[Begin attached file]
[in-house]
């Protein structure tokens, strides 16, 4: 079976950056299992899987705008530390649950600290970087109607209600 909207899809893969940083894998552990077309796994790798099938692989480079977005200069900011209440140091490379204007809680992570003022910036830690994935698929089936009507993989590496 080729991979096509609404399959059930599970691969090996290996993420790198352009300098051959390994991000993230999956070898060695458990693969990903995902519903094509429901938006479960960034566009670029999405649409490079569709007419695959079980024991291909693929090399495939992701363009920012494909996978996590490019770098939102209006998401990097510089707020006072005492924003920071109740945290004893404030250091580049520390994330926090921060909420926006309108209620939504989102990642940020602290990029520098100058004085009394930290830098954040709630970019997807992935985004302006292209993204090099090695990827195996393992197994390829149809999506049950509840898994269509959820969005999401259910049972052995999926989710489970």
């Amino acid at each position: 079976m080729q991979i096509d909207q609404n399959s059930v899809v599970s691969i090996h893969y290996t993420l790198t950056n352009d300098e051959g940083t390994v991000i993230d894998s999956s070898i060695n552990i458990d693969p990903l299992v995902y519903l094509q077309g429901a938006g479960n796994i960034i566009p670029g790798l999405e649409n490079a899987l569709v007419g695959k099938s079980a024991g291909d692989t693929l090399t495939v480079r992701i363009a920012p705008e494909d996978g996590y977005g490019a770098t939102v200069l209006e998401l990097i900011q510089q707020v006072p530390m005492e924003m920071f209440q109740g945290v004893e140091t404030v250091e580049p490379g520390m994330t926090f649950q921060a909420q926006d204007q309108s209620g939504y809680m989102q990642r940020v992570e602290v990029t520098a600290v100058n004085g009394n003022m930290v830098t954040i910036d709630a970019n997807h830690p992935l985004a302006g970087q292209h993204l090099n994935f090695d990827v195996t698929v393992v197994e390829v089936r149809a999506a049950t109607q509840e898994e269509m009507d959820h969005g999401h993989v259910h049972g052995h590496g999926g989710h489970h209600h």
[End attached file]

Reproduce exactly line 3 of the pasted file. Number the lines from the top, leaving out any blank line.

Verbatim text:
């Amino acid at each position: 079976m080729q991979i096509d909207q609404n399959s059930v899809v599970s691969i090996h893969y290996t993420l790198t950056n352009d300098e051959g940083t390994v991000i993230d894998s999956s070898i060695n552990i458990d693969p990903l299992v995902y519903l094509q077309g429901a938006g479960n796994i960034i566009p670029g790798l999405e649409n490079a899987l569709v007419g695959k099938s079980a024991g291909d692989t693929l090399t495939v480079r992701i363009a920012p705008e494909d996978g996590y977005g490019a770098t939102v200069l209006e998401l990097i900011q510089q707020v006072p530390m005492e924003m920071f209440q109740g945290v004893e140091t404030v250091e580049p490379g520390m994330t926090f649950q921060a909420q926006d204007q309108s209620g939504y809680m989102q990642r940020v992570e602290v990029t520098a600290v100058n004085g009394n003022m930290v830098t954040i910036d709630a970019n997807h830690p992935l985004a302006g970087q292209h993204l090099n994935f090695d990827v195996t698929v393992v197994e390829v089936r149809a999506a049950t109607q509840e898994e269509m009507d959820h969005g999401h993989v259910h049972g052995h590496g999926g989710h489970h209600h």